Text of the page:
A Message from Marta Cunningham, Valentine Road Filmmaker

When I first read about Lawrence King and Brandon McInerney, I realized how layered the injustices being committed were, not by the youth but by the adults within the community where these boys lived. It was clear to me that both victim and perpetrator had experienced extremely difficult childhoods, and that this informed the tragic outcome of their story. The media’s depiction of two boys who seemed to be complete opposites struck me as over-simplistic, playing to stereotypes and looking for kids to blame.  They let the adults off the hook. As I explored the similarities in Larry’s and Brandon’s stories, I witnessed how the systems that were designed to serve them had failed to protect them.

Our country’s juvenile justice system has reached the limit of its power.  While scapegoating one child, it distract us from looking deeper at the causes of hatred embedded in our shortcomings as a society. I believe that Brandon is fully responsible for his actions, but I ask myself, and the audience this question: Is putting a 14 year-old boy in adult prison for the rest of his life the best our society has to offer?

We are failing our children. It’s our responsibility as adults, as parents, as educators, as citizens to teach acceptance and understanding, widen our circle of empathy and awareness and embrace the change that our gay, lesbian, transgender, bisexual, and questioning youth yearn for everyday. We are required to be more than bystanders.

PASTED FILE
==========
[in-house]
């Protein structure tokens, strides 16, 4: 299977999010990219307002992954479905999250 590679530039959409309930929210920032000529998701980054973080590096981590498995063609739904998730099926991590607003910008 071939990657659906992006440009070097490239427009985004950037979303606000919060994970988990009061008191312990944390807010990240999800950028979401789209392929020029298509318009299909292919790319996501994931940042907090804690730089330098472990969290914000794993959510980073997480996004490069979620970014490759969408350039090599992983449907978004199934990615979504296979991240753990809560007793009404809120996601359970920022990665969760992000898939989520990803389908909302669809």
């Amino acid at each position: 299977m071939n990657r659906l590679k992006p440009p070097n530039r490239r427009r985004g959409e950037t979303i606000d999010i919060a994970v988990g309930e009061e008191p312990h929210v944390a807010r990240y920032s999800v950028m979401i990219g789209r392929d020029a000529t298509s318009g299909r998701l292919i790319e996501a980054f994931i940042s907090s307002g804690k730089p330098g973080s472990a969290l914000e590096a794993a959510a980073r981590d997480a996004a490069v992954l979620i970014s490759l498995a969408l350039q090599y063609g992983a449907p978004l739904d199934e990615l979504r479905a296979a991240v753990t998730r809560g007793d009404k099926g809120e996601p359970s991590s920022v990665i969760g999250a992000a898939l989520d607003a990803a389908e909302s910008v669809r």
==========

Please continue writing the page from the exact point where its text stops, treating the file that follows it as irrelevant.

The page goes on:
I made this film to empower adults and youth to make a difference so that we can prevent these kinds of tragedies. Until then, we cannot say that justice has been truly served. We must demand change in our communities, our schools and our institutions. The time to act is now.


MARTA CUNNINGHAM is an accomplished actor turned first-time filmmaker. A native of Northern California, she was so moved by the story of Lawrence King’s murder that she became embedded in Oxnard and soon began filming those whose lives were touched by the tragedy. The result would be Valentine Road, a feature length documentary that was selected to compete in the 2013 Sundance Film Festival and will have its HBO premiere in October 2013. At age 14, Cunningham danced with the company at The Peninsula Ballet Theater. She was awarded the prestigious Baker Scholarship at Georgetown University, where she studied English literature. She then moved to Los Angeles where she worked as an actress, writer, dancer and choreographer before focusing on directing and producing. Cunningham is currently in pre-production on multiple narrative films and one documentary. Social outreach and screenings of Valentine Road for educational purposes in high schools are important to Cunningham. She will be participating in speaking engagements at colleges across the country.

For more information, visit MARTACUNNINGHAM.COM